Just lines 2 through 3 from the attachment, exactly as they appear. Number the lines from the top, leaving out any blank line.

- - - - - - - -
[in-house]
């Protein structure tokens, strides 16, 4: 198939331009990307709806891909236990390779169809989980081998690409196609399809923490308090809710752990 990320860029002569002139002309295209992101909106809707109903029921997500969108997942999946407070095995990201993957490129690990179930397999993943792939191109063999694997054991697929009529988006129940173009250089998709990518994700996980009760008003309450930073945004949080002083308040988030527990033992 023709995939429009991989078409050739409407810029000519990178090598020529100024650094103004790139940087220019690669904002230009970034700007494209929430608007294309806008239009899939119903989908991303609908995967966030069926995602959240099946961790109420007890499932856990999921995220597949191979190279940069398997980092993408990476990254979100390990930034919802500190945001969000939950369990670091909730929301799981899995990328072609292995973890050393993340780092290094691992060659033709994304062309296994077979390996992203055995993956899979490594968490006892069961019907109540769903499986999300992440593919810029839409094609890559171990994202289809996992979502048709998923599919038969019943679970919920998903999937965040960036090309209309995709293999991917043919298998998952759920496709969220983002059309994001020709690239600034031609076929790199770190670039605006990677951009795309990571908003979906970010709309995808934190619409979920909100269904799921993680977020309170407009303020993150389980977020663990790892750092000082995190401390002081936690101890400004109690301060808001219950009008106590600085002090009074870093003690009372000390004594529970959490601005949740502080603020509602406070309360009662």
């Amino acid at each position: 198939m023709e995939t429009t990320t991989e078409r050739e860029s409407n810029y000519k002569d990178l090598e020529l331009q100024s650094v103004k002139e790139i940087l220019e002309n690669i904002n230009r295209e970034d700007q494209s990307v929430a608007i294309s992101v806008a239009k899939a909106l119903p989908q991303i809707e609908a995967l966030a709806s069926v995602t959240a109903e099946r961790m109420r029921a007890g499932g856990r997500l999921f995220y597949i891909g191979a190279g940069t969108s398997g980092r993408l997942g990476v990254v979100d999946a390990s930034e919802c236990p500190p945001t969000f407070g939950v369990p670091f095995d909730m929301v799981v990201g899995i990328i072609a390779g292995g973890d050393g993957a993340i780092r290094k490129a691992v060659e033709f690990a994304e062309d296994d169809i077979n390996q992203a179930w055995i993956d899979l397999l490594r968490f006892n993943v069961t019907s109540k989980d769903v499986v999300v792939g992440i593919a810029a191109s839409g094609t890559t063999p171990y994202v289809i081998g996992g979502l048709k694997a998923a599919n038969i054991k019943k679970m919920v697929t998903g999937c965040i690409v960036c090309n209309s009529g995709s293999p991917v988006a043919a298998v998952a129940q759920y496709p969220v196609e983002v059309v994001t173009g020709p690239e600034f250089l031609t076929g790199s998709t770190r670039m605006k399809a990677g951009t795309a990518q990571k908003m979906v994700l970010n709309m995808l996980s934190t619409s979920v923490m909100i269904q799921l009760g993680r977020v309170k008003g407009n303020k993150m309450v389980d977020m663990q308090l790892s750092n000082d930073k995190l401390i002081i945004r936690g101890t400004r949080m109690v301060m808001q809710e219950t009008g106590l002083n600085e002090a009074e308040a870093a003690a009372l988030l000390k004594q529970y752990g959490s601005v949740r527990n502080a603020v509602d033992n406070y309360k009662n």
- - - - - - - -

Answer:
């Protein structure tokens, strides 16, 4: 198939331009990307709806891909236990390779169809989980081998690409196609399809923490308090809710752990 990320860029002569002139002309295209992101909106809707109903029921997500969108997942999946407070095995990201993957490129690990179930397999993943792939191109063999694997054991697929009529988006129940173009250089998709990518994700996980009760008003309450930073945004949080002083308040988030527990033992 023709995939429009991989078409050739409407810029000519990178090598020529100024650094103004790139940087220019690669904002230009970034700007494209929430608007294309806008239009899939119903989908991303609908995967966030069926995602959240099946961790109420007890499932856990999921995220597949191979190279940069398997980092993408990476990254979100390990930034919802500190945001969000939950369990670091909730929301799981899995990328072609292995973890050393993340780092290094691992060659033709994304062309296994077979390996992203055995993956899979490594968490006892069961019907109540769903499986999300992440593919810029839409094609890559171990994202289809996992979502048709998923599919038969019943679970919920998903999937965040960036090309209309995709293999991917043919298998998952759920496709969220983002059309994001020709690239600034031609076929790199770190670039605006990677951009795309990571908003979906970010709309995808934190619409979920909100269904799921993680977020309170407009303020993150389980977020663990790892750092000082995190401390002081936690101890400004109690301060808001219950009008106590600085002090009074870093003690009372000390004594529970959490601005949740502080603020509602406070309360009662």
């Amino acid at each position: 198939m023709e995939t429009t990320t991989e078409r050739e860029s409407n810029y000519k002569d990178l090598e020529l331009q100024s650094v103004k002139e790139i940087l220019e002309n690669i904002n230009r295209e970034d700007q494209s990307v929430a608007i294309s992101v806008a239009k899939a909106l119903p989908q991303i809707e609908a995967l966030a709806s069926v995602t959240a109903e099946r961790m109420r029921a007890g499932g856990r997500l999921f995220y597949i891909g191979a190279g940069t969108s398997g980092r993408l997942g990476v990254v979100d999946a390990s930034e919802c236990p500190p945001t969000f407070g939950v369990p670091f095995d909730m929301v799981v990201g899995i990328i072609a390779g292995g973890d050393g993957a993340i780092r290094k490129a691992v060659e033709f690990a994304e062309d296994d169809i077979n390996q992203a179930w055995i993956d899979l397999l490594r968490f006892n993943v069961t019907s109540k989980d769903v499986v999300v792939g992440i593919a810029a191109s839409g094609t890559t063999p171990y994202v289809i081998g996992g979502l048709k694997a998923a599919n038969i054991k019943k679970m919920v697929t998903g999937c965040i690409v960036c090309n209309s009529g995709s293999p991917v988006a043919a298998v998952a129940q759920y496709p969220v196609e983002v059309v994001t173009g020709p690239e600034f250089l031609t076929g790199s998709t770190r670039m605006k399809a990677g951009t795309a990518q990571k908003m979906v994700l970010n709309m995808l996980s934190t619409s979920v923490m909100i269904q799921l009760g993680r977020v309170k008003g407009n303020k993150m309450v389980d977020m663990q308090l790892s750092n000082d930073k995190l401390i002081i945004r936690g101890t400004r949080m109690v301060m808001q809710e219950t009008g106590l002083n600085e002090a009074e308040a870093a003690a009372l988030l000390k004594q529970y752990g959490s601005v949740r527990n502080a603020v509602d033992n406070y309360k009662n």